Helping a Friend Stop

Articles, Australia, Education, International, Understanding Addiction

If one of your friends is in need, you would be there to help him, right? Then why is is so hard to step up and help a friend when they have an addiction problem? When friends are abusing drugs, it is hard to stand up and tell them they are harming themselves. Here are some suggestions to help talk to your friends, who you think may have a substance abuse problem.

Many times we view a friend’s substance abuse problem as their problem and not ours to deal with. We see ourselves crossing a line if we bring up their problem and ask them to examine themselves. We tell ourselves they do not want us involved in this part of their life. We think we would not want someone else telling us what to do and bringing up painful realities. However, think about it this way: what if it was any other life threatening problem our pal was dealing with? Would you not want to help them then? Would you not want to get them help; the best care possible? You would ask them how they are doing, and you would want to know if there is any way you could help them. You would want someone to help you if you were in their shoes, right? Drug abuse is no different. Drug addiction is a life threatening illness like any other. So we need to put away pride and shame that surround this subject and talk to our friends about their substance abuse problem. In reality, it affects your life as much as it affects their life. Your friendship suffers and often so do other aspects of your life while your friend is using.

Sometimes, we assume we do not have the right words to say to our friends, so we choose to just keep our mouths shut. What if I do not know what to say? What if I make them mad? We tell ourselves they might never be our friend again! What if I hurt his feelings? Then, he will never forgive me! It is always hard to talk to our friends about this topic because it is personal. However, when you address the addiction, do not talk about the person; attack the problem,  not your buddy. Also, do your research to find out as much as you can about drug abuse and addiction to aid you in your conversation.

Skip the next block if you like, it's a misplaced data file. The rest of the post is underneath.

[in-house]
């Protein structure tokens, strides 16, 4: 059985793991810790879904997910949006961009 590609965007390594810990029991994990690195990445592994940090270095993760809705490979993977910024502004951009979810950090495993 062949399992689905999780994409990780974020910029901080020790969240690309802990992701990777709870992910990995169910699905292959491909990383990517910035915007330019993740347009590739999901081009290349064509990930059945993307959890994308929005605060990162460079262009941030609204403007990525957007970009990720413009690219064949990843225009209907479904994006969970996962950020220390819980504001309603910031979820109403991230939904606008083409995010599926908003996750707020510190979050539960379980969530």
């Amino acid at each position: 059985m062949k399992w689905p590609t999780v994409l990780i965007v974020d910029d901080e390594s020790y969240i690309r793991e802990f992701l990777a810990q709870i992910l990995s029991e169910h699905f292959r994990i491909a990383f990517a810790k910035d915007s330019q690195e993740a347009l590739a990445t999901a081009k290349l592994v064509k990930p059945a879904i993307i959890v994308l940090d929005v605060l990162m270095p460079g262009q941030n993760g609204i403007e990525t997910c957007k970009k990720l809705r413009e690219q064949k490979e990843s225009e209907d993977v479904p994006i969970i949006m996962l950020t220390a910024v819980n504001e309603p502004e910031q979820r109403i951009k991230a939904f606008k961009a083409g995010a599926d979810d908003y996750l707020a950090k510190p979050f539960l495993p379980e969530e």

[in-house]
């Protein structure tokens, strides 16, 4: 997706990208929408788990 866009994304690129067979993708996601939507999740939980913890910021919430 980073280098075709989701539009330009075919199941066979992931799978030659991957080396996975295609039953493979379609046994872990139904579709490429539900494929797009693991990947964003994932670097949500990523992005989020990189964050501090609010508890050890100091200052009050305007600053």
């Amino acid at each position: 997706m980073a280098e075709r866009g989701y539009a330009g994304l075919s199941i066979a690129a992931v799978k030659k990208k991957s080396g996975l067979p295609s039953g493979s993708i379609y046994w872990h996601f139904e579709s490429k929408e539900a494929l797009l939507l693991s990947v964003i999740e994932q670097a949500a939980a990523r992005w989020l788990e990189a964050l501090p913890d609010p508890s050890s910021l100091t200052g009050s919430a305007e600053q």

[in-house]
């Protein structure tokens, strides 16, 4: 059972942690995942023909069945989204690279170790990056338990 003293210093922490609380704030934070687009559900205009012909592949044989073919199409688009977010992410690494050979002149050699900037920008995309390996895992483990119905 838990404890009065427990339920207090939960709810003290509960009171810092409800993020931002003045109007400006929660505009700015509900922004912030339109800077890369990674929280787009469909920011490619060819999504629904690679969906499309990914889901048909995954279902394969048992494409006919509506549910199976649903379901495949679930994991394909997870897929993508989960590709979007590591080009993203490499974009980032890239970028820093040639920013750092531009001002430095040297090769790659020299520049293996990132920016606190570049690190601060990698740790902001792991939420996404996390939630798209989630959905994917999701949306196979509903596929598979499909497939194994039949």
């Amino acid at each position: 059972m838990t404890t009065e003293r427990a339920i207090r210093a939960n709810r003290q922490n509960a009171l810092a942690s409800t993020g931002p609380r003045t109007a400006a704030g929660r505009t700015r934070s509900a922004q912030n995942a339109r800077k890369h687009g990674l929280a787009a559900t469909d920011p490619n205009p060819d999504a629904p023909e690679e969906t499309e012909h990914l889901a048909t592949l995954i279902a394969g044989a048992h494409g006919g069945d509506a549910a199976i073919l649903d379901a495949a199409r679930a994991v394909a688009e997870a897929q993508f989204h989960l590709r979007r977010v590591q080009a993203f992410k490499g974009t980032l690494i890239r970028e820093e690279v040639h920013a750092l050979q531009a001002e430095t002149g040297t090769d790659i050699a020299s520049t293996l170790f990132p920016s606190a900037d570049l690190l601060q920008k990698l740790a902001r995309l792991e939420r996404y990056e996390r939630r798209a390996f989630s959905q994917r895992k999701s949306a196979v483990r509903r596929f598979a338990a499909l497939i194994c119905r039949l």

We think if our friend’s drug issue is bad enough, she would notice it, she would talk to us about it first or she would do something about it. At the very least, someone would have already said something to her. You can tell yourself you do not need to be the one to tell her. Sometimes our friends just need someone to be honest with them and talk them through the issues. Speak up and offer your thoughts in a supportive manner with your buddy if you believe she has a substance abuse problem.

Make sure you are not conversing with your friend about this matter when he has been using. It will not be effective, and you will only be wasting your breath. The situation could possibly escalate as well. Make sure to express when they have not been using and have a clear head where they are in a state of mind to listen effectively.

When you are talking to your friend, make sure you are being specific. If you are talking about certain situations, make sure to bring up definite instances that back your arguments. Remember, not to attack the person, but focus on the addiction.

Do not be surprised if your friend still is not ready for help after you approach them. Express your love for your friend and let her know you care about her. Explain this reason is why you wanted to have a conversation with her. Even if they are not responsive to your help, you can still encourage her to seek professional services for an assessment for her substance use behaviors.

Know whatever happens, you did the right thing by talking to your friend about the signs of addiction you notice in her life. By talking to your buddy, you could potentially save her life. At the very least, you have put thoughts in her head to think about in the future when she uses drugs, and, hopefully, she will begin to think of the consequences moving forward.

Make sure you are taking care of yourself too. Do not hold onto your friend’s problem as your own, and do not allow yourself to feel responsible for their behaviors, actions or reactions. You cannot make them change, and, ultimately, you cannot fix them. Find support for yourself and even talk to a professional if needed.

 

 

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Anne -

Anne Lazarakis joined the DARA Rehab team from Sydney, Australia. She writes about addiction and mental health on a global, local and community level. She also relays personal accounts of substance abuse and recovery through the stories of our clients, their families and our own team members.

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